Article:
Assembly advances economic relief measures

October 23, 2008 6:02:04 PM PDT
With new data showing that one in every 453 New Jersey homeowners is struggling to make mortgage payments, lawmakers in the state Assembly advanced several measures Thursday that would provide economic relief to state residents and businesses. Some of 19 measures debated by lawmakers were recommended by Gov. Jon S. Corzine in last week's economic address, while others were crafted by lawmakers in response to the economic crisis.

Among the bills the Budget Committee advanced is a $50 million program to revitalize downtown centers by stimulating community investment.

Other measures that advanced Thursday would provide $10 million for utility-bill assistance, $3 million for food pantries and $9.5 million for legal services to low-income residents facing home foreclosures.

Another bill raises to $80,000 the income eligibility ceiling for senior citizens and disabled residents to qualify for property tax relief under the Senior Freeze program over the next three years.

Also advancing was a resolution sponsored by Assemblywoman Annette Quijano, D-Union, that pushes the federal government to allow more low-income households to get help paying heating costs by raising the income ceiling for participation. The measure urges the feds to increase the income eligibility level for receiving assistance under the Low-Income Home Energy Assistance Program.

The current guideline of 175 percent of the federal poverty level ($37,100 for a four-person household) would be pushed to 225 percent ($47,700) under the measure. The current federal poverty guideline is an income of $21,200 for a four-person household.

The federal Energy Information Administration estimates heating U.S. homes with oil this winter will cost $450 more than a year ago, nearly 25 percent higher. Gas, propane and electricity costs will also rise, the agency says, though not as much.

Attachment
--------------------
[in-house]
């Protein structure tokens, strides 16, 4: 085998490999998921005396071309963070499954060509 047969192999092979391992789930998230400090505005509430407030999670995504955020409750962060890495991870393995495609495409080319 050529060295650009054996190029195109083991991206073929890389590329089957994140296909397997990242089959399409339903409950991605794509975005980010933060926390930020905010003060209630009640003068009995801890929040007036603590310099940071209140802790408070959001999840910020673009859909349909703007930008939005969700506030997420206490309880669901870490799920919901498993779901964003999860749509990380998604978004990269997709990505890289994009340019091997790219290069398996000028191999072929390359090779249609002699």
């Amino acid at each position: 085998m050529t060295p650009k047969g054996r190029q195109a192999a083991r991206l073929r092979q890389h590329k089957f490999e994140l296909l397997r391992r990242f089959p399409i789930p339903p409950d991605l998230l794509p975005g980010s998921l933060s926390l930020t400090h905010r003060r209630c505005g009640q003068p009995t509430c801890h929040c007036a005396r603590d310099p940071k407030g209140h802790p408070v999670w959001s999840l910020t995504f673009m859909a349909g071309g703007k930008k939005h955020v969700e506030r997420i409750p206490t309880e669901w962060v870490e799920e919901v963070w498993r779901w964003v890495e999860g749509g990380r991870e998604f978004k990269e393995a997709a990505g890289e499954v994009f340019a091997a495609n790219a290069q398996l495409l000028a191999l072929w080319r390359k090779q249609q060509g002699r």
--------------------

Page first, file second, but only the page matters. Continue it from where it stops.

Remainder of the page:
New data from RealtyTrac, a California-based data tracking firm, shows New Jersey outpacing the national average for home foreclosures in September. The firms found one in 475 households in default, repossession or scheduled for sheriff's auction nationally, compared with one in 453 homes in New Jersey.

New Jersey ranked eighth in the rate of foreclosure filings in the United States for the three months ending Sept. 30.

Meanwhile, the Assembly's Financial Institutions and Insurance Committee cleared the "Foreclosure Rescue Fraud Prevention Act," which cracks down on the fraudulent practices of some home foreclosure rescue advisers.

Attorney General Anne Milgram announced this week that she had filed civil lawsuits against two companies and 37 mortgage loan providers for violating the state's Consumer Fraud and RICO statutes. They allegedly used bogus "foreclosure rescue" schemes to convince cash-strapped homeowners to sign over their homes.

The Assembly's Appropriations Committee also gave final approval to a pro-business measure that reshapes how corporate sales made in other states are taxed. It also would eliminate a provision that increases a corporation's taxable net income by New Jersey.

The Senate also took action designed to blunt the impact of the economic crisis on businesses, approving a bill that would increase the amount of time net operating losses can be deducted from a company's business tax.

The bill approved Thursday increases the period in which a business can deduct such losses to 20 years, from the current seven.

"By extending the net-operating loss provisions under the corporate business tax, we're bringing the state's tax law in line with neighboring states, and encouraging and fostering startups in New Jersey," said Sen. Barbara Buono, chairwoman of the Senate Budget Committee.

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